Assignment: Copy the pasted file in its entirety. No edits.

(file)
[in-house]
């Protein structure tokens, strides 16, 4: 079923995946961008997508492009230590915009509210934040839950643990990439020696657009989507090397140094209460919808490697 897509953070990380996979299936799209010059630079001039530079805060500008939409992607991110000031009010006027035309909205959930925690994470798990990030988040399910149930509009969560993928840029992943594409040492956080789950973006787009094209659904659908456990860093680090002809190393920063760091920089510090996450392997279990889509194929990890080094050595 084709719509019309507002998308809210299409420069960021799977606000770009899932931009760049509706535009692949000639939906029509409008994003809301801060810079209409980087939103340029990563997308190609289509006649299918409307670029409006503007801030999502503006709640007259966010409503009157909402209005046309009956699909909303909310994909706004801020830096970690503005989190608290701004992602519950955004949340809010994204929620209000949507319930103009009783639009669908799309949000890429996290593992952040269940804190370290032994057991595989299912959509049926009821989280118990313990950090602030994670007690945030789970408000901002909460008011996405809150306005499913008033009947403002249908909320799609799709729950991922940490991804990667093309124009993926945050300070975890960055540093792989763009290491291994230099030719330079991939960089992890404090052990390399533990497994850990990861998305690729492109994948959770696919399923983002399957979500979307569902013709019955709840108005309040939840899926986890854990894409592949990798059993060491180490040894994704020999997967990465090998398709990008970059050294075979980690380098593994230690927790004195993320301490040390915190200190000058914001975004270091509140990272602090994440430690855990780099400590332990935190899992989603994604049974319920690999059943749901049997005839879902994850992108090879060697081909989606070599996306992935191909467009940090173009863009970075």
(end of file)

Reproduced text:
[in-house]
């Protein structure tokens, strides 16, 4: 079923995946961008997508492009230590915009509210934040839950643990990439020696657009989507090397140094209460919808490697 897509953070990380996979299936799209010059630079001039530079805060500008939409992607991110000031009010006027035309909205959930925690994470798990990030988040399910149930509009969560993928840029992943594409040492956080789950973006787009094209659904659908456990860093680090002809190393920063760091920089510090996450392997279990889509194929990890080094050595 084709719509019309507002998308809210299409420069960021799977606000770009899932931009760049509706535009692949000639939906029509409008994003809301801060810079209409980087939103340029990563997308190609289509006649299918409307670029409006503007801030999502503006709640007259966010409503009157909402209005046309009956699909909303909310994909706004801020830096970690503005989190608290701004992602519950955004949340809010994204929620209000949507319930103009009783639009669908799309949000890429996290593992952040269940804190370290032994057991595989299912959509049926009821989280118990313990950090602030994670007690945030789970408000901002909460008011996405809150306005499913008033009947403002249908909320799609799709729950991922940490991804990667093309124009993926945050300070975890960055540093792989763009290491291994230099030719330079991939960089992890404090052990390399533990497994850990990861998305690729492109994948959770696919399923983002399957979500979307569902013709019955709840108005309040939840899926986890854990894409592949990798059993060491180490040894994704020999997967990465090998398709990008970059050294075979980690380098593994230690927790004195993320301490040390915190200190000058914001975004270091509140990272602090994440430690855990780099400590332990935190899992989603994604049974319920690999059943749901049997005839879902994850992108090879060697081909989606070599996306992935191909467009940090173009863009970075």